Fast forward to the year 2020… Among my father’s papers, we discovered a letter from Dad’s great grandfather to Dad’s grandfather. In it, he explained that he had made the decision to change his surname back to MacWilliams in order to preserve the family’s Scottish heritage. Bingo! It was the news my father had been longing to hear, to know why his father had done this. He had the answer right there in his hands all along and didn’t know it.
What does any of this have to do with COVID-19?
I see this as a grand opportunity to pass down some family history. Talk to your kids about your family, your grandparents, your heritage. Teach them songs that your mother used to sing to you and favorite family games that you played. We’ve been enjoying games of pitch every evening, a card game that I remember my grandfather and uncles playing at all of the family get-togethers.
Go on walks together in the fresh air, and tell your children stories about your childhood. Teach them about things they can’t learn in school. Talk about history in relation to your family, make it real and relatable. Tell them how far your family has come or where you’d like your family to go. Inspire them with tales about your family. Is there a claim to the Scottish throne somewhere in your family history?
Use this time of containment to be productive in ways that count. There’s nothing wrong with reorganizing the kitchen or cleaning out closets, but think deeper than that. Think about the things your child doesn’t have any memory of, about the loved ones you’ve lost, about the family stories that have been passed down. What can you do during this time to “not to forget the things which your own eyes have seen, nor let them slip from your memory as long as you live, but teach them to your children and to your children’s children”?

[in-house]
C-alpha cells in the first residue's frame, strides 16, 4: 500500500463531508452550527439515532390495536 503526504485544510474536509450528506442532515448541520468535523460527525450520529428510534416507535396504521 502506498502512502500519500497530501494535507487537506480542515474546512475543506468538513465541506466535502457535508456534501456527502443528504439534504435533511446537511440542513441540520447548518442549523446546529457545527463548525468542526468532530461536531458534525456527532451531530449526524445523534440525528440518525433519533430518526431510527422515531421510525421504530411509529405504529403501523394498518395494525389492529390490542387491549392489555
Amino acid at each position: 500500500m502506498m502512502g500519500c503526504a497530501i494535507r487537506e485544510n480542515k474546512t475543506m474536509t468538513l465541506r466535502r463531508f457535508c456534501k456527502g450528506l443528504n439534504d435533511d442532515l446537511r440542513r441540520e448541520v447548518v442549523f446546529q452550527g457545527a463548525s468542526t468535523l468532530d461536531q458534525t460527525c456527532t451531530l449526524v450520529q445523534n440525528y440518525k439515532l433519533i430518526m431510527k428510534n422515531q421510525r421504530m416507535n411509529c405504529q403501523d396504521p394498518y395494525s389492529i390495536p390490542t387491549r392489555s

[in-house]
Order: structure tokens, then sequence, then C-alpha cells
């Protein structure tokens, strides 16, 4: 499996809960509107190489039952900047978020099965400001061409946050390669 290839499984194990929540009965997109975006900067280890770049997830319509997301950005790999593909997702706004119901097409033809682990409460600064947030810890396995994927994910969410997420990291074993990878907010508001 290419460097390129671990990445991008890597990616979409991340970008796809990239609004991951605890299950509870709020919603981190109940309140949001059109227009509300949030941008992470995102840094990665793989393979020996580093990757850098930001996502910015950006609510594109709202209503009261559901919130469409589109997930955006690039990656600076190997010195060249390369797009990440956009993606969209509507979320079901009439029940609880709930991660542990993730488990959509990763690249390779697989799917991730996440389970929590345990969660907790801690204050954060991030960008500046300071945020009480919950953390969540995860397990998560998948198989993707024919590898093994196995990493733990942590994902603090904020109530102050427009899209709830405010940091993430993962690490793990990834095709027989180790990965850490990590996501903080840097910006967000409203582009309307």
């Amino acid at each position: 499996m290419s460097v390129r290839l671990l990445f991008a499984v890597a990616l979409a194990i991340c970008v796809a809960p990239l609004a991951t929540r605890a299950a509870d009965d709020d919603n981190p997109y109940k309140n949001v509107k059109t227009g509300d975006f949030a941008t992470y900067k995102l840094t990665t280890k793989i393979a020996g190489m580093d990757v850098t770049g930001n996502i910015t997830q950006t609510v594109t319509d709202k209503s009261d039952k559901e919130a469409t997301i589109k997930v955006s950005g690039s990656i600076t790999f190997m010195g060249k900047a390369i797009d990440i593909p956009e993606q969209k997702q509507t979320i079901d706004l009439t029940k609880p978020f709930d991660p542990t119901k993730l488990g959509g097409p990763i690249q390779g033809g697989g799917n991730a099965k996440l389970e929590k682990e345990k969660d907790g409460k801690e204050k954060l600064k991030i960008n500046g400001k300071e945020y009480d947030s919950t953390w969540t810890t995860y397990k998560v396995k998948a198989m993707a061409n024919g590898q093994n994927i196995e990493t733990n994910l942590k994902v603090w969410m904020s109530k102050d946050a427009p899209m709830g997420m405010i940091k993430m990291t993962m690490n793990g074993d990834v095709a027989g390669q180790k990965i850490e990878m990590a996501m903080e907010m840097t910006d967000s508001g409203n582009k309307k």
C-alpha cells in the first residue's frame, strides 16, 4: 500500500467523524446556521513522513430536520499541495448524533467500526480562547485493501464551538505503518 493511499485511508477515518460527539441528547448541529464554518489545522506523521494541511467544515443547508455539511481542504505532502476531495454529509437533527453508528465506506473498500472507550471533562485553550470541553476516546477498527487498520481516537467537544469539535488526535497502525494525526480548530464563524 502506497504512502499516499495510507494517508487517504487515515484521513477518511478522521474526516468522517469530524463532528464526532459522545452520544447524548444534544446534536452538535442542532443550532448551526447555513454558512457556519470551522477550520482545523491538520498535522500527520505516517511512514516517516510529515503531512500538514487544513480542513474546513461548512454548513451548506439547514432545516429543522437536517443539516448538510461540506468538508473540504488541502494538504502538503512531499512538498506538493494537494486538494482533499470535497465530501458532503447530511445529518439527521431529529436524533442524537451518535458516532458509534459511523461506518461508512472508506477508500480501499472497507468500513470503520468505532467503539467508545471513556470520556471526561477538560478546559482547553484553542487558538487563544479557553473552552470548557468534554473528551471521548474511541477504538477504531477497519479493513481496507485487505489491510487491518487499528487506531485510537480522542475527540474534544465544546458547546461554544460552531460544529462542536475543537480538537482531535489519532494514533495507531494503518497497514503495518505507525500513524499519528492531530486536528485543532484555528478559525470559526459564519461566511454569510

Netflix and Disney+ probably can’t hold a candle to the stories your family can tell.
Would you like to read more writings like this?
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What I was writing about a year ago this week: Go to Joseph, or to Dad.
Amy Schisler is an award-winning author of both children’s books and sweet, faith-filled romance novels for readers of all ages. She lives with her husband and three daughters on the Eastern Shore of Maryland. Her books, Picture Me, Whispering Vines, and Island of Miracles are all recipients of Illumination Awards, placing them among the top inspirational fiction books of 2015, 2016, and 2017. Whispering Vines was awarded the 2017 LYRA Award for the best romance of 2016. Island of Miracles has outsold all of Amy’s other books worldwide and ranked as high as 600 on Amazon. Her follow up, Island of Promise is a reader favorite. Amy’s children’s book is The Greatest Gift. The suspense novel, Summer’s Squall, and all of Amy’s books, can be found online and in stores. Her latest novel, Island of Promise, was recently awarded First Prize by the Oklahoma Romance Writer’s Association as the best Inspirational Romance of 2018 and was awarded a Gold Medal in the Independent Publisher Book Awards 2019 for Inspirational Fiction. It is the 2019 winner for Best Inspirational Fiction in the RWA Golden Quill Contest, Best Romance in the American Book Awards, and a finalist for the Eric Hoffer Award of Fiction. Amy’s 2019 work, The Devil’s Fortune, a finalist in the Writer’s Digest Self-Publishing Awards and winner of an Illumination Award, is based, in part, on Amy’s family history. The third book of Amy’s Chincoteague Island Trilogy, Island of Hope, was released in August of 2019.
Amy’s Chincoteague Island Trilogy is available as a complete set for your Kindle and is also available on audio!
Amy’s books: Crabbing With Granddad (2013), A Place to Call Home (2014), Picture Me (2015), Whispering Vines (2016), Island of Miracles (2017), Stations of the Cross Meditations for Moms (2017), The Greatest Gift (2017), Summer’s Squall (2017), Island of Promise (2018), The Devil’s Fortune (2019), Island of Hope (2019).